We’re having a great time in Kampot and we bike everywhere. Today we went to a bookstore and there were very beautiful things.
What we’re going to write about is how different Toronto is from Kampot.
Below we are going to have an invisible table. For each theme, we will show how Kampot is different from Toronto. I hope you enjoy our blog.
– Boiling – Light rain
– Downpours – Rain for a long time
– Low clouds
– Quick rain showers
Food, Veg. & Fruit
– Rice (lots) – Yellow mangoes
– Noodle soup – Lots of dairy products
– Bok choy – Cucumber
– Carrots – Carrot
– Mangosteen – Tomato
– Passion fruit Transportation
– Bikes – Nihola cargo bike
– Tuk-tuk – Uber and autoshare
– Motos – TTC
– Taxis – Walk and run
– Outside classroom – Indoor class and outdoor recess
– 9am to 10am – 8:45 – 3:30
– Teachers are our parents – Detailed instructions
– Om Rien and 4 dogs – Dogs
– Goats, cows – Some mosquitoes
– Water buffaloes, horses – Cats
– Geckoes, lizards, roosters
– Insects: mosquitoes, ants, etc.
Activities & Exercise
– Biking – Walk
– Kayaking – Scooter
– Swimming – Run
Om Rien is an old man who guards our house. A tuk tuk is a motorcycle attached to a wagon and it’s kind of like a mini-taxi.
This is from our experience and yours might not be the same. As you can see, it’s very different from Toronto, and busier!
And so, here we are, at last, after all our dreaming and planning and talking. We arrived in Cambodia last week, rested up for a night in the capital and then drove straight to Kampot. Kampot is a city of about 40,000 people, located on the Kampot River, a few miles upstream from the Gulf of Thailand. The city is famous for its peppercorns and durians. Yes, that’s right, durians – the notorious fruit that has such a strong odor that it is banned on most forms of public transportation. A massive sculpture of a durian is featured in the main plaza, rather than that of a war hero or a civic leader.
We’ll have lots more to say about durian in future blog posts.
We’re staying at a place called Les Manguiers (The Mango Trees) where we have a house of our own overlooking the river.
Our days begin at 530 am with roosters crowing and the deep putt-putt of fishing vessels that stream by as they return from a night of fishing in the Gulf of Thailand. And we’re usually settling into dinner as we hear the call of the same vessels as they head out for another night’s work.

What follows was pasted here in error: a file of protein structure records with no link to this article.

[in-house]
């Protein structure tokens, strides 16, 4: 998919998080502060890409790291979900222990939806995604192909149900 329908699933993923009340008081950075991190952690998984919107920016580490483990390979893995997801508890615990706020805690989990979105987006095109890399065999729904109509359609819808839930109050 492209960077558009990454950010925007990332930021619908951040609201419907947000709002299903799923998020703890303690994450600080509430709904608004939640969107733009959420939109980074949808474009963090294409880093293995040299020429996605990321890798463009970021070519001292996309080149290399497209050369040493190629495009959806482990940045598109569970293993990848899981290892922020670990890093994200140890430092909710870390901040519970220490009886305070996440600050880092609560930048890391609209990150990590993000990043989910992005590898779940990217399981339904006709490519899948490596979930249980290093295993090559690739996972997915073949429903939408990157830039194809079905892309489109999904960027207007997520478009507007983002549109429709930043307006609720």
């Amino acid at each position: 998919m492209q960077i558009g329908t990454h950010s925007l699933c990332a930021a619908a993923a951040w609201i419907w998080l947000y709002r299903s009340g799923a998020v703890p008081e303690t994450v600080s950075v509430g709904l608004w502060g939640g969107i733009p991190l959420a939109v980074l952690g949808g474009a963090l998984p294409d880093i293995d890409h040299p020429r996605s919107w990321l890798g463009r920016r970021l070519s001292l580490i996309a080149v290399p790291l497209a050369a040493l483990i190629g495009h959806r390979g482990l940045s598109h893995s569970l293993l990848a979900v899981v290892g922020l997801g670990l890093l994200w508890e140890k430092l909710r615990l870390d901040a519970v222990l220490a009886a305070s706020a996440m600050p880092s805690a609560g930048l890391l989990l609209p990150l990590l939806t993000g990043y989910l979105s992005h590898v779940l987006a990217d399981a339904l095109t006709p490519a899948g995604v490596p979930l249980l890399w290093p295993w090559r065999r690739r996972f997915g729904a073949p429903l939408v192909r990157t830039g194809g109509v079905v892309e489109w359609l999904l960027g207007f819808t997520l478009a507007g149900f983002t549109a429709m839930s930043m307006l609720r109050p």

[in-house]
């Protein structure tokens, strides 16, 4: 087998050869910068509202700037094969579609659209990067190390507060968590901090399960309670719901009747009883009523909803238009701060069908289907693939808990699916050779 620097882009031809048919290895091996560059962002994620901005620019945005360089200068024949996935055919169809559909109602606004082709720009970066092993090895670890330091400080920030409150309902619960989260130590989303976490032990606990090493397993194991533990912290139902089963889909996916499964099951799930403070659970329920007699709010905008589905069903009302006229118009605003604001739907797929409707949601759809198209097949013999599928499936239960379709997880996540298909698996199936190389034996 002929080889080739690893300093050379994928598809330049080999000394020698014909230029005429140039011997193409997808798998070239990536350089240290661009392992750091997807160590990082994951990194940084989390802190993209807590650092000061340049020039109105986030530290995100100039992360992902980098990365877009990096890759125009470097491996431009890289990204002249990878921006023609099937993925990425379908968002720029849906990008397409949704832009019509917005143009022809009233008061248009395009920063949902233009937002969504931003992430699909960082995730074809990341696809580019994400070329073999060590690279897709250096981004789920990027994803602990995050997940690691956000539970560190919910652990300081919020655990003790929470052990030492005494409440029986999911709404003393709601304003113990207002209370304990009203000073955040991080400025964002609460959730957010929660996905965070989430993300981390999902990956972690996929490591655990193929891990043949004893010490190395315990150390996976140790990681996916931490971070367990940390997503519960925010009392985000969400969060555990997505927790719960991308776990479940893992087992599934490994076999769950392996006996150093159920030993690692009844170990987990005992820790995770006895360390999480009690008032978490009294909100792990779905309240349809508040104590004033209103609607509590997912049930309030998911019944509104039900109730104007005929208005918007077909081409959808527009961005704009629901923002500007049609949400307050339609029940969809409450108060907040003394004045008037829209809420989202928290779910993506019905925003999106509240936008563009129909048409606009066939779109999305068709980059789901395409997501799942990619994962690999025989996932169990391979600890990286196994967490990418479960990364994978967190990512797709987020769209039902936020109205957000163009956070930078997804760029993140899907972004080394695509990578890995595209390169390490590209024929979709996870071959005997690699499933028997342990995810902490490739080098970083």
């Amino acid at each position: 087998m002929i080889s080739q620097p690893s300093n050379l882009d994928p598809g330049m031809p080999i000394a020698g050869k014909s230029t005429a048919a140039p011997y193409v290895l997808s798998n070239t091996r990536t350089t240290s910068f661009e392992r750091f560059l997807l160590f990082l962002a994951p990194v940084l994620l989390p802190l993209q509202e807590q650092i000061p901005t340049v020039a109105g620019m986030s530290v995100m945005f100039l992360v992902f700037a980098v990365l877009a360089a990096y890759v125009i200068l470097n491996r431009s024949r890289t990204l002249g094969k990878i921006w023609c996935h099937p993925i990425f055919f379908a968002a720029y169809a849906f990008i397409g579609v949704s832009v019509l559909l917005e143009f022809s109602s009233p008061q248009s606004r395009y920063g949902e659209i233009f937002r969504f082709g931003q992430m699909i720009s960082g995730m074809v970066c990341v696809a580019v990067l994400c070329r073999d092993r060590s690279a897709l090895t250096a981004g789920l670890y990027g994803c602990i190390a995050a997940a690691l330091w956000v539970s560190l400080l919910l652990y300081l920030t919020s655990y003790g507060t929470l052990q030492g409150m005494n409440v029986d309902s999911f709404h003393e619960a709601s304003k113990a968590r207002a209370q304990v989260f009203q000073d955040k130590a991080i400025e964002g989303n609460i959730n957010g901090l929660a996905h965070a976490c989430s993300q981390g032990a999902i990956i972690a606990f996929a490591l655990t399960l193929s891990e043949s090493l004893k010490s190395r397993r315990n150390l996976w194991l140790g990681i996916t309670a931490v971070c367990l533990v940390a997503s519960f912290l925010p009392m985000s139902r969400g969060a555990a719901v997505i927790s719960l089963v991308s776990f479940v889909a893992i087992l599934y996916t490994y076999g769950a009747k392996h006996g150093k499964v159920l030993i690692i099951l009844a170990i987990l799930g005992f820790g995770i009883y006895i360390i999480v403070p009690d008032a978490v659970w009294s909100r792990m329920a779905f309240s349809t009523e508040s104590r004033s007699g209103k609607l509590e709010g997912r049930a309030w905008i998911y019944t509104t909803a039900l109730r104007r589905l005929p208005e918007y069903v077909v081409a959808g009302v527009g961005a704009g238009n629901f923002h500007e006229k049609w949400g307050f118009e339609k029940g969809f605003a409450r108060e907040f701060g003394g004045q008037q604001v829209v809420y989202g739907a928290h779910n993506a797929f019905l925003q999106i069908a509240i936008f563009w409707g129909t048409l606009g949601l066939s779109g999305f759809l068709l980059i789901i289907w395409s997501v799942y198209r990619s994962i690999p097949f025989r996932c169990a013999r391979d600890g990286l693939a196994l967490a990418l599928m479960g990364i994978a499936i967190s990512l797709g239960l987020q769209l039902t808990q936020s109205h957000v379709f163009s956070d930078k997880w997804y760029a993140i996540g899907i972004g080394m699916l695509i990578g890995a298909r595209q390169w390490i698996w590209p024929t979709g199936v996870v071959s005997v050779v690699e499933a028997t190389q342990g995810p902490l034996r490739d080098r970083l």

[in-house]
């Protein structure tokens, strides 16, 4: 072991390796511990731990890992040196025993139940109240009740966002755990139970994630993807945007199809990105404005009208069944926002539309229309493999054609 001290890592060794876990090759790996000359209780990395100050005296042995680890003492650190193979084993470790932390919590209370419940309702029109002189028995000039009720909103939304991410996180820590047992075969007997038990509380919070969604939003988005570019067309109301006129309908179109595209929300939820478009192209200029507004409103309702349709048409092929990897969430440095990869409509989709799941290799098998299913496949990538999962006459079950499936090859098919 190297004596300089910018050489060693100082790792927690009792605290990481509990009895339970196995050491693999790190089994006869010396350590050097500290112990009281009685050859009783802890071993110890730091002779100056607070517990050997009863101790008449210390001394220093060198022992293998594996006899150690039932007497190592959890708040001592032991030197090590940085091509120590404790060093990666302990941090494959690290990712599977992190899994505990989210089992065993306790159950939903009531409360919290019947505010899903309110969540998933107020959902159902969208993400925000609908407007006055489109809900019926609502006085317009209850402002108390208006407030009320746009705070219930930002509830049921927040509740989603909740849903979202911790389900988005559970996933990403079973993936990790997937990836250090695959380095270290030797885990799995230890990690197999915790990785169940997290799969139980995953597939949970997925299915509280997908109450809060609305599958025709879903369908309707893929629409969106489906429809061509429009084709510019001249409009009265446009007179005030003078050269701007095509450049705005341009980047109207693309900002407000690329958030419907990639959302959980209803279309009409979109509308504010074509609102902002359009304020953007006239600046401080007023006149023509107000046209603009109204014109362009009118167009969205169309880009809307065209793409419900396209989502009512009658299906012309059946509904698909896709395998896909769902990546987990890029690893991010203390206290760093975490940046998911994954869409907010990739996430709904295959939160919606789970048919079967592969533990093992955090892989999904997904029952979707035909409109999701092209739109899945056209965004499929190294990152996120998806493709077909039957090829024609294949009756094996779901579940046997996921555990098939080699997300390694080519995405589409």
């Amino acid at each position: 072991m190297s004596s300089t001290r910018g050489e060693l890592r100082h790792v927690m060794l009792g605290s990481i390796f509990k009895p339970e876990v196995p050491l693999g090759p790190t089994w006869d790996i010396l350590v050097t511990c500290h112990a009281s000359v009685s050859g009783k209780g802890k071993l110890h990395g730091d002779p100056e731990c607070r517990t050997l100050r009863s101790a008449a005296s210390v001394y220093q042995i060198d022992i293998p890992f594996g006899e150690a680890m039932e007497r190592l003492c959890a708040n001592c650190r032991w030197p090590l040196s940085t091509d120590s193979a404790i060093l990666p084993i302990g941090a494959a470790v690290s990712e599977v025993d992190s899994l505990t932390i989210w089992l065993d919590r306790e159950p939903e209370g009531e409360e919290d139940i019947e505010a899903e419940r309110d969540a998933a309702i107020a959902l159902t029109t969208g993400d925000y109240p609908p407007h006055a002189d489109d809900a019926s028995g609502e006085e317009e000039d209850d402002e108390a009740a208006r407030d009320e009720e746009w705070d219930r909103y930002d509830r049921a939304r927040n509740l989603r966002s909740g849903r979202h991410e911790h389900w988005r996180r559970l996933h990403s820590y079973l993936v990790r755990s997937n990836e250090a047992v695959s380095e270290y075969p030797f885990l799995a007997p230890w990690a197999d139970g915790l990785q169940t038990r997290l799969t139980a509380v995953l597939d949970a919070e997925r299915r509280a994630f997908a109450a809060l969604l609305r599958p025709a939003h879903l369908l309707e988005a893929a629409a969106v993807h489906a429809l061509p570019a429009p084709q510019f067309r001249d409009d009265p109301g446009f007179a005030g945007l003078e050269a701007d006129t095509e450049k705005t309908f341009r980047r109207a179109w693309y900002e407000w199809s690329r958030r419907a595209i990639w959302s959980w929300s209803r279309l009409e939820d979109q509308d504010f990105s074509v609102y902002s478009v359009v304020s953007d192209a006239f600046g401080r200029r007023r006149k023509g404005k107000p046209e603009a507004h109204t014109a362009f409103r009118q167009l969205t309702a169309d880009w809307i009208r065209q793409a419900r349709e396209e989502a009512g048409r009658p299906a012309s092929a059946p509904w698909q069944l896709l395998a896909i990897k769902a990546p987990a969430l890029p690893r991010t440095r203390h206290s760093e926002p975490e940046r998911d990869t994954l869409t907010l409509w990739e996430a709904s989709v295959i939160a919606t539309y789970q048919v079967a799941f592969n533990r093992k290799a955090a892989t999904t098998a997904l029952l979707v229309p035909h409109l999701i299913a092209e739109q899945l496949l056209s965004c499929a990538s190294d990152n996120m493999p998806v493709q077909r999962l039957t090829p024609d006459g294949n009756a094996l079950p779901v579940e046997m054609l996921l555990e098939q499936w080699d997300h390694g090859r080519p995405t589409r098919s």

Time. We have a lot of it. We need to make some decisions on how to spend it, otherwise it might be overwhelming. We’ll use Kampot as our base for the next two months and we want to establish a daily rhythm early on in our trip. A daily rhythm should help us establish a sense of belonging, set general expectations, and encourage the girls the girls to find resourceful and creative ways to fill the day. The things we’ll want to pay attention to in a typical day include exercise, school, eating, projects, excursions, new experiences and internet time. If we cover all of these things in a day, we should be in good shape.
For exercise, we bike, swim, kayak and run.
It’s taking a bit of time to get the girls accustomed to riding through traffic in downtown Kampot. Luckily, there are really only two busy streets in Kampot. We’re in town usually once a day for groceries.
As for swimming, it’s hot here, usually 30C at nighttime, and nothing is quite as refreshing as jumping into the water. We usually swim in the mornings and afternoons. The river is about 250m wide and the current is moderate. There are kayaks available anytime. The run to Kampot’s old bridge is about a 6k m trip; good to do early in the morning before it really heats up.
The girls are in grade three this year. We’ll typically set aside an hour in the morning or early afternoon to cover schooling. The kids are really keen about school! When the wind picks up in the early afternoon, the riverside becomes one of the nicest places to set up a classroom. This shot is of our riverside classroom during a math lesson.
I’ll write more about road-schooling (curricula, subjects, division of labor, expectations, etc.) the kids in a later post.
Our house by the river has its own kitchen and we eat a lot of meals at home. This is really important for us and one of the best advantages of having our own place. It frees us from ordering breakfast, lunch and dinner from restaurants and opens up the possibility of cooking our own meals with local ingredients. It also lets us involve the kids in planning, buying food and preparing meals. The first trip to the market freaked the girls out; a combination of biking through the busy streets and the crush of people. But by the second trip to the market (The following day), the experience had mostly normalised.
Projects tie in nicely with the learning curriculum. The girls did some research on common birds in Cambodia. Ida likes to write a couple of “quick facts” about the things she reads up about and Saga is crazy about math (she gets it from her mom). Tomorrow we’ll do some research to learn the Olympic sports in which Cambodia competes [Saga’s idea].
Trips. We take them to town to get groceries. There are pagodas a few kilometres away along the river. A wholesale peppercorn centre is nearby. THere’s a decent espresso cafe in Kampot. All of these places are accessible by bike and the outings break up the day nicely. Later we’ll go to Siem Reap to visit Angkor Wat. We’ll need to leave Cambodia to renew our visa likely in Vietnam.
We usually have internet time before dinner. The girls have an ongoing game of Words with Friends (similar to Scrabble) with their grandparents. They use social media to connect with their classmates back home.
And that’s the structure of our days. It’s going well.